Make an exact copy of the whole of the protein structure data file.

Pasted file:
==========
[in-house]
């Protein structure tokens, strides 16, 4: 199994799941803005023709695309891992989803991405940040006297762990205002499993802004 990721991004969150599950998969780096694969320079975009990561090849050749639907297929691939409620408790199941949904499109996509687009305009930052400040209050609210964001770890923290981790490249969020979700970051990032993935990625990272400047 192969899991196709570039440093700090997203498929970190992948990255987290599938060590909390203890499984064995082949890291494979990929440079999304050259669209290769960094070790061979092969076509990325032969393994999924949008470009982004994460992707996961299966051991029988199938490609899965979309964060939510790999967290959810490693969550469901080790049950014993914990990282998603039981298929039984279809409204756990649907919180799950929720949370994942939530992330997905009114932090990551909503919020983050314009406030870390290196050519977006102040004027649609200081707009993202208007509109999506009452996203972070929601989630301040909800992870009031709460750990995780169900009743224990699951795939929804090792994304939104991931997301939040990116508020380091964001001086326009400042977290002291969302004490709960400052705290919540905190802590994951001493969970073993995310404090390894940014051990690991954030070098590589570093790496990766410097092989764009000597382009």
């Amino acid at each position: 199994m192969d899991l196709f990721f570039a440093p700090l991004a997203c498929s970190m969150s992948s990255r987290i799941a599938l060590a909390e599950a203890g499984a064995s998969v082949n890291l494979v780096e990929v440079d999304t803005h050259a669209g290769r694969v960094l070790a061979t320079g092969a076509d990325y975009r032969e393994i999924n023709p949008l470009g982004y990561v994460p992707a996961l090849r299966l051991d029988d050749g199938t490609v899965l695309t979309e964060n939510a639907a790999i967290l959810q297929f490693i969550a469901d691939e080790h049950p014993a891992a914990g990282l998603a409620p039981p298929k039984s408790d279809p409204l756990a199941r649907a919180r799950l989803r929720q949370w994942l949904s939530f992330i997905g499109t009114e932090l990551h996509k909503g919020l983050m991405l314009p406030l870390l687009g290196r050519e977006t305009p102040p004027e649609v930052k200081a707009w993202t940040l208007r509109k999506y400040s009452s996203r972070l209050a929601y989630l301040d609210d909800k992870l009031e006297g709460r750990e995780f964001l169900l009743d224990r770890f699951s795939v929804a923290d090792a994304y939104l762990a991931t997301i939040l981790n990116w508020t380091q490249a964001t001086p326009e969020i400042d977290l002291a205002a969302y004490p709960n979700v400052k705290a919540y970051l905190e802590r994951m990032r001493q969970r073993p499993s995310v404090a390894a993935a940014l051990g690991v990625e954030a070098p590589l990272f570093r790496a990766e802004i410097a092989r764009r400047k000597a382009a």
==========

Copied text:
[in-house]
């Protein structure tokens, strides 16, 4: 199994799941803005023709695309891992989803991405940040006297762990205002499993802004 990721991004969150599950998969780096694969320079975009990561090849050749639907297929691939409620408790199941949904499109996509687009305009930052400040209050609210964001770890923290981790490249969020979700970051990032993935990625990272400047 192969899991196709570039440093700090997203498929970190992948990255987290599938060590909390203890499984064995082949890291494979990929440079999304050259669209290769960094070790061979092969076509990325032969393994999924949008470009982004994460992707996961299966051991029988199938490609899965979309964060939510790999967290959810490693969550469901080790049950014993914990990282998603039981298929039984279809409204756990649907919180799950929720949370994942939530992330997905009114932090990551909503919020983050314009406030870390290196050519977006102040004027649609200081707009993202208007509109999506009452996203972070929601989630301040909800992870009031709460750990995780169900009743224990699951795939929804090792994304939104991931997301939040990116508020380091964001001086326009400042977290002291969302004490709960400052705290919540905190802590994951001493969970073993995310404090390894940014051990690991954030070098590589570093790496990766410097092989764009000597382009």
């Amino acid at each position: 199994m192969d899991l196709f990721f570039a440093p700090l991004a997203c498929s970190m969150s992948s990255r987290i799941a599938l060590a909390e599950a203890g499984a064995s998969v082949n890291l494979v780096e990929v440079d999304t803005h050259a669209g290769r694969v960094l070790a061979t320079g092969a076509d990325y975009r032969e393994i999924n023709p949008l470009g982004y990561v994460p992707a996961l090849r299966l051991d029988d050749g199938t490609v899965l695309t979309e964060n939510a639907a790999i967290l959810q297929f490693i969550a469901d691939e080790h049950p014993a891992a914990g990282l998603a409620p039981p298929k039984s408790d279809p409204l756990a199941r649907a919180r799950l989803r929720q949370w994942l949904s939530f992330i997905g499109t009114e932090l990551h996509k909503g919020l983050m991405l314009p406030l870390l687009g290196r050519e977006t305009p102040p004027e649609v930052k200081a707009w993202t940040l208007r509109k999506y400040s009452s996203r972070l209050a929601y989630l301040d609210d909800k992870l009031e006297g709460r750990e995780f964001l169900l009743d224990r770890f699951s795939v929804a923290d090792a994304y939104l762990a991931t997301i939040l981790n990116w508020t380091q490249a964001t001086p326009e969020i400042d977290l002291a205002a969302y004490p709960n979700v400052k705290a919540y970051l905190e802590r994951m990032r001493q969970r073993p499993s995310v404090a390894a993935a940014l051990g690991v990625e954030a070098p590589l990272f570093r790496a990766e802004i410097a092989r764009r400047k000597a382009a």